Case of Nyanyuki sex worker killed by British soldier reopened
The Inspector-General of Police Hillary Mutyambai has directed the Directorate of Criminal Investigations (DCI) to reopen the case into the murder of Agnes Wanjiru by a British soldier in Nanyuki in 2012.
Speaking during his weekly Twitter engagement with Kenyans #EngageTheIG, the police boss at the same time urged the UK government to cooperate with the local investigating teams to ensure justice is finally served to the family of the deceased.
The Kenyan police boss called for thorough investigations for a watertight case, with sufficient evidence to support murder charges.
“I have directed the DCI to re-open the case and compile all the available evidence and witness accounts and ensure the case is concluded before a court of law. I am also urging the UK government to collaborate with us to conclude the case and administer justice,” said Mutyambai.
The UK government through the High Commissioner to Kenya Jane Marriott has already assured of its commitment to work with the local authorities to establish the facts surrounding the killing of the 21-year-old mother of one.
Senior military officers from the UK would be coming to Kenya in the coming weeks to discuss the incident and ‘UK support to the Kenyan investigation.’
Kenyans were appalled by the latest revelations in a section of the media that some of the soldiers laughed and joked on Facebook about the murder. They took to social media to demand justice for Wanjiru and fortunately their pleas prompted the IG to take action.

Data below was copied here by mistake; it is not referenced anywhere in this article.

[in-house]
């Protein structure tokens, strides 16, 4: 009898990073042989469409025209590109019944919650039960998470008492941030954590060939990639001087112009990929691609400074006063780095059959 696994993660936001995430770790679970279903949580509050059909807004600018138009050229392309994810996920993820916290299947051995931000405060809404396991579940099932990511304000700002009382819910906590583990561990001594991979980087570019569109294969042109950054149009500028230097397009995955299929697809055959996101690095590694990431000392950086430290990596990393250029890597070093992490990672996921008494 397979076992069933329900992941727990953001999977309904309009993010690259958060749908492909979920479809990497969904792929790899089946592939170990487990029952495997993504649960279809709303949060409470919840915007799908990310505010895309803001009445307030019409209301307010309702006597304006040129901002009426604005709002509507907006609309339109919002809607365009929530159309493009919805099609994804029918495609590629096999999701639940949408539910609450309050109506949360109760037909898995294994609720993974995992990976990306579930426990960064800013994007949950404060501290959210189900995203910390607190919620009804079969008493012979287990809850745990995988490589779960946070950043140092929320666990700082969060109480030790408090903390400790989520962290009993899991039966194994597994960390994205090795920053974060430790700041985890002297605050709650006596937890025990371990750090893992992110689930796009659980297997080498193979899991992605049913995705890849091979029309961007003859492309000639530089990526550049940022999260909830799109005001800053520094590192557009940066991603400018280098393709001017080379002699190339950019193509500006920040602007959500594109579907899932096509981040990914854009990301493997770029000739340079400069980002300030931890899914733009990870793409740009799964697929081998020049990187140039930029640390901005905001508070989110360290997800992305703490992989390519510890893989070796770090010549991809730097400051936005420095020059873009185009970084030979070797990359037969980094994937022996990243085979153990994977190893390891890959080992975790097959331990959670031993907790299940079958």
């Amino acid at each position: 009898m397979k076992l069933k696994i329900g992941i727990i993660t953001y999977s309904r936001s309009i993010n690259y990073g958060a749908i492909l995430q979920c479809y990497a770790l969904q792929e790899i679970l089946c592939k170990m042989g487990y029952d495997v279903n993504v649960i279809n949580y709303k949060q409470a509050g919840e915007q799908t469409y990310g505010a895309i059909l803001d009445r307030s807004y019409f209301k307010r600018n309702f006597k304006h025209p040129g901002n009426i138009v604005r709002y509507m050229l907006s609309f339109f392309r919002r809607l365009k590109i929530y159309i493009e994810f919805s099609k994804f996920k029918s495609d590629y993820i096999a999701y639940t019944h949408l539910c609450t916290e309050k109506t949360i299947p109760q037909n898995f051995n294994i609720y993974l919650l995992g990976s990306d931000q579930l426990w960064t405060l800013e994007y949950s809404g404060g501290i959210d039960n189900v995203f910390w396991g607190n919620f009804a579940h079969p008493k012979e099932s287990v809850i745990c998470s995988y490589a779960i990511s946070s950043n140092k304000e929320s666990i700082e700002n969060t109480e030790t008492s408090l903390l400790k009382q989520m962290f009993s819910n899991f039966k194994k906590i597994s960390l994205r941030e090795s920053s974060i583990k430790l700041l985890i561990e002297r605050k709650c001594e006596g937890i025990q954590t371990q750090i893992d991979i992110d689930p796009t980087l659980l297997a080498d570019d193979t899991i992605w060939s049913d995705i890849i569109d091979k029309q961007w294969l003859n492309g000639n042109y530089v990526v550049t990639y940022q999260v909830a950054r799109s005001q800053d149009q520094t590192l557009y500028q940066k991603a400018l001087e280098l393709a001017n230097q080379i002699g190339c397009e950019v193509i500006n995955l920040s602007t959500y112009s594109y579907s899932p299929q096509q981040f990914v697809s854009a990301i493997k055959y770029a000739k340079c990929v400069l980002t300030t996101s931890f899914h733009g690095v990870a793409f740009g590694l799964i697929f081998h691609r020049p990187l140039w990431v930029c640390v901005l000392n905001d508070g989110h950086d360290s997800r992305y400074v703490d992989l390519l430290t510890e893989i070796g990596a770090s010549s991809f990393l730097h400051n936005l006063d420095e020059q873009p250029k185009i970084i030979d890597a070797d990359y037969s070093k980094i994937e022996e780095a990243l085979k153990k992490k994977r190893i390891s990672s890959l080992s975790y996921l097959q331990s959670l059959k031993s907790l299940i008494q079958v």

Wanjiru, a sex worker was last seen by witnesses on the night of 31 March 2012 walking out of a Nanyuki bar accompanied by two British soldiers. Her body was later discovered behind a room where the soldiers had stayed, with missing body parts and a stabbing injury.
The incident came into the limelight after the Sunday Times last month reported that a soldier accused of the murder has been named by his comrades after he allegedly confessed to the killing and that another soldier reported the killing to senior officers at the time, but the military took no action.
According to Marriott, the UK’s Special Investigation Branch carried out initial enquiries in Kenya In 2012, including providing information about British personnel to Kenyan police. She however disclosed that no further requests were received at that time.
“Following the conclusion of a Kenyan inquest in 2019, we understand that the Kenyan authorities are looking into the murder. We will support that Kenyan police investigation,” she said